An Aug. 11 Metro article about D.C. Council candidates incorrectly stated that council member Carol Schwartz (R-At Large) is running unopposed. Don Folden Sr. and Robert Pittman are also running as Republicans for the at-large council seat. (Published 8/12/04)

D.C. Council member Sandy Allen (D-Ward 8) has raised nearly $100,000 in her effort to beat back a challenge by former mayor Marion Barry in one of the hottest contested political races in the District, according to campaign finance reports filed yesterday.

"It's a good sign that we've been able to raise money," Allen said. "It shows that people have confidence in my leadership."

Supporters have contributed $60,250 to Allen, who has served two terms on the council, since June 10, when she filed her last report. That filing deadline came just days before Barry announced his candidacy.

Barry, who requested a 10-day extension in the filing of his campaign report, said he plans to raise $50,000 for the campaign. Barry, who was mayor for four terms, raised $334,000 for his successful 1994 mayoral campaign.

Allen and five other incumbents running for reelection to the D.C. Council filed reports with the D.C. Office of Campaign Finance that offer a glimpse into the fundraising and spending of the candidates as the races head into the final stretch before the Sept. 14 primary election.

Two D.C. Council members who do not have opponents for the primary have raised more than $250,000, according to their finance reports. Adrian M. Fenty (D-Ward 4), who is finishing his first four-year term, raised $305,090. D.C. Council member Jack Evans (D-Ward 2), a 12-year veteran on the council, has raised $279,021.

"We are taking nothing for granted," Fenty said.

Council member Carol Schwartz (R-At Large), who is also running unopposed, reported that she has raised $48,359 in the past two months.

The other two incumbents, Harold Brazil (D-At Large) and Kevin P. Chavous (D-Ward 7), each have opponents who are waging aggressive campaigns.

Chavous, who has six opponents, reported that his campaign has raised $88,514 and enters the last month of campaigning with $42,295 on hand. Vincent Gray, viewed by many as Chavous's strongest opponent, asked for a two-day filing extension. In a June finance report, Gray's campaign had $1,325 in contributions. Mary D. Jackson, the only other Ward 7 candidate to file, reported $100 in contributions.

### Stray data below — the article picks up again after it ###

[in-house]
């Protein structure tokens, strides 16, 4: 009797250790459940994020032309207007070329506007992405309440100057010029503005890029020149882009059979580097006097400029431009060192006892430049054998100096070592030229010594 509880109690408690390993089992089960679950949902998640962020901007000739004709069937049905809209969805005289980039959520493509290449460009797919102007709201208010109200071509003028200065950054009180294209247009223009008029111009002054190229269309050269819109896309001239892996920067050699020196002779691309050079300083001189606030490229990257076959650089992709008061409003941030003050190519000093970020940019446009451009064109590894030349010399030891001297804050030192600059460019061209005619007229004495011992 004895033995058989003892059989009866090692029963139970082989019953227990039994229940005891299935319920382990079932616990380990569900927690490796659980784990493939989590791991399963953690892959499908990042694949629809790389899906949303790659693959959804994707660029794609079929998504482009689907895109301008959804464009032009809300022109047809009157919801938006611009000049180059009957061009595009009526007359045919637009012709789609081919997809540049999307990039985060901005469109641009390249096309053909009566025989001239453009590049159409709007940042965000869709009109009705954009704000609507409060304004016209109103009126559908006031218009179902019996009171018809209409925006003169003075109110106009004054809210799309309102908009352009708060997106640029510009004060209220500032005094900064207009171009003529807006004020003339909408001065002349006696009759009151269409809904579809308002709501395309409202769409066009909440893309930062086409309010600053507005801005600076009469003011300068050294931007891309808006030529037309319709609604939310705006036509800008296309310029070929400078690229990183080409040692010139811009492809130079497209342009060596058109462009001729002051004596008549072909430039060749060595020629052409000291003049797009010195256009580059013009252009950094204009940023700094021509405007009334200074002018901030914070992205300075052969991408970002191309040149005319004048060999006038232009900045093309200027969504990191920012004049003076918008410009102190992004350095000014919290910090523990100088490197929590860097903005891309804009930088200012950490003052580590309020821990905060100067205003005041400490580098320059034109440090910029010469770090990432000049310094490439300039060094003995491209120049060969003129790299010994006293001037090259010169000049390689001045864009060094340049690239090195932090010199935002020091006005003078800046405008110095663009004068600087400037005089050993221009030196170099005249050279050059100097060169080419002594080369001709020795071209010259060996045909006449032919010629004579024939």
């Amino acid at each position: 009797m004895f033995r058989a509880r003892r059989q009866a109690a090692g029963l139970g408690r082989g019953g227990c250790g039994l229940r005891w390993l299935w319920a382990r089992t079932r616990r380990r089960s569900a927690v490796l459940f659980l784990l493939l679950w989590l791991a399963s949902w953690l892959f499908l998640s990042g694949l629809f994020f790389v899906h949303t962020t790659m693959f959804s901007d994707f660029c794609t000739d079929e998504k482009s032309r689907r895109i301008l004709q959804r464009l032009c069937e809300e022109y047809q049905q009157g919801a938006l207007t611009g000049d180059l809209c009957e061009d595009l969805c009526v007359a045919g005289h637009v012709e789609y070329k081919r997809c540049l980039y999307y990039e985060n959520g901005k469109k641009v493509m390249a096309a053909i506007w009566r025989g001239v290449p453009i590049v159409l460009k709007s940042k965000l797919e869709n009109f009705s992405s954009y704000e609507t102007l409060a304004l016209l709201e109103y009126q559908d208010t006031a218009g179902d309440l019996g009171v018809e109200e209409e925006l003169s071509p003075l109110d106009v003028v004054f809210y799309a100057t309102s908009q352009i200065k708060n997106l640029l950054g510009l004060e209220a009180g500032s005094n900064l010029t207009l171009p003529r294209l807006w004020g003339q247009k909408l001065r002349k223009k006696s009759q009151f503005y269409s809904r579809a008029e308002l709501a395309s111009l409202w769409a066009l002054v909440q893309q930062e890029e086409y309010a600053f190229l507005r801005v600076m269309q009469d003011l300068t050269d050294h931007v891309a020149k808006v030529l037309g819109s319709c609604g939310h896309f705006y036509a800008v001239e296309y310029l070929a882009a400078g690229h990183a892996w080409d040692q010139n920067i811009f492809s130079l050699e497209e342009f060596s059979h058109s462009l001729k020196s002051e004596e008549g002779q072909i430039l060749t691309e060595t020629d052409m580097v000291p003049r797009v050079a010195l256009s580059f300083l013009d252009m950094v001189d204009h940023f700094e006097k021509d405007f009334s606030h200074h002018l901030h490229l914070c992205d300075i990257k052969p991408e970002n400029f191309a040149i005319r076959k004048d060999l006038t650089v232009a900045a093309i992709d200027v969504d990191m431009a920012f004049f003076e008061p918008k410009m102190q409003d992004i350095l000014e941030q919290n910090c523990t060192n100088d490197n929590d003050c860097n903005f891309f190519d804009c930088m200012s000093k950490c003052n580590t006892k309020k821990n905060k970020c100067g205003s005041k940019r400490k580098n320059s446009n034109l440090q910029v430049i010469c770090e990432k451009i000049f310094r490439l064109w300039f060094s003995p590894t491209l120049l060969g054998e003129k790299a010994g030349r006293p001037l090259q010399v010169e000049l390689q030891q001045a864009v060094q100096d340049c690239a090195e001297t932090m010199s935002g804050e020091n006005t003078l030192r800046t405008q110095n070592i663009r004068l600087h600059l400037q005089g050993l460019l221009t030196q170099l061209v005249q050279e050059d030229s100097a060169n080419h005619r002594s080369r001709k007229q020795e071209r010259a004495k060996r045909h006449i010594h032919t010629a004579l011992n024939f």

Brazil has raised $458,836, including $61,178 since June. He is far ahead of his strongest opponent, Kwame R. Brown, who reported raising $15,695 in the past two months. Although Brown's campaign reported that he had raised a total of $31,938, Brown said the report does not reflect all of his contributions for the past 19 months because of a computer glitch. A spokesman said the campaign will file an amended report.

"It's very difficult to raise money when you're running against the chair of the Economic Development committee, because a lot of business people, and people in general, are concerned about the repercussions of giving to an underdog," Brown said.

In addition to Allen and Barry, two other candidates in the Ward 8 race filed reports. Jacque Patterson reported $6,190, and Sandra Seegars raised $4,387.

Allen acknowledged that her campaign might have benefited from the fact that some contributors do not want to see Barry regain a seat on the council.

"I'm quite sure that there are people who would not like to see Mr. Barry elected who have donated," she said. "I have not had those conversations" with people.

Barry blamed his former campaign manager, Dion Jordan, for his delay in filing. When Jordan parted with the campaign in late June after a pay dispute, Barry said Jordan took the checkbook and canceled checks. Jordan has repeatedly said he returned all campaign materials July 7.

"All I want to know is, if we need to do 2,000 posters, do we have enough money to buy them?" Barry said of the Ward 8 race.

Former mayor Marion Barry said he plans to raise $50,000 in his bid for the Ward 8 seat."It's a good sign that we've been able to raise money," said D.C. Council member Sandy Allen.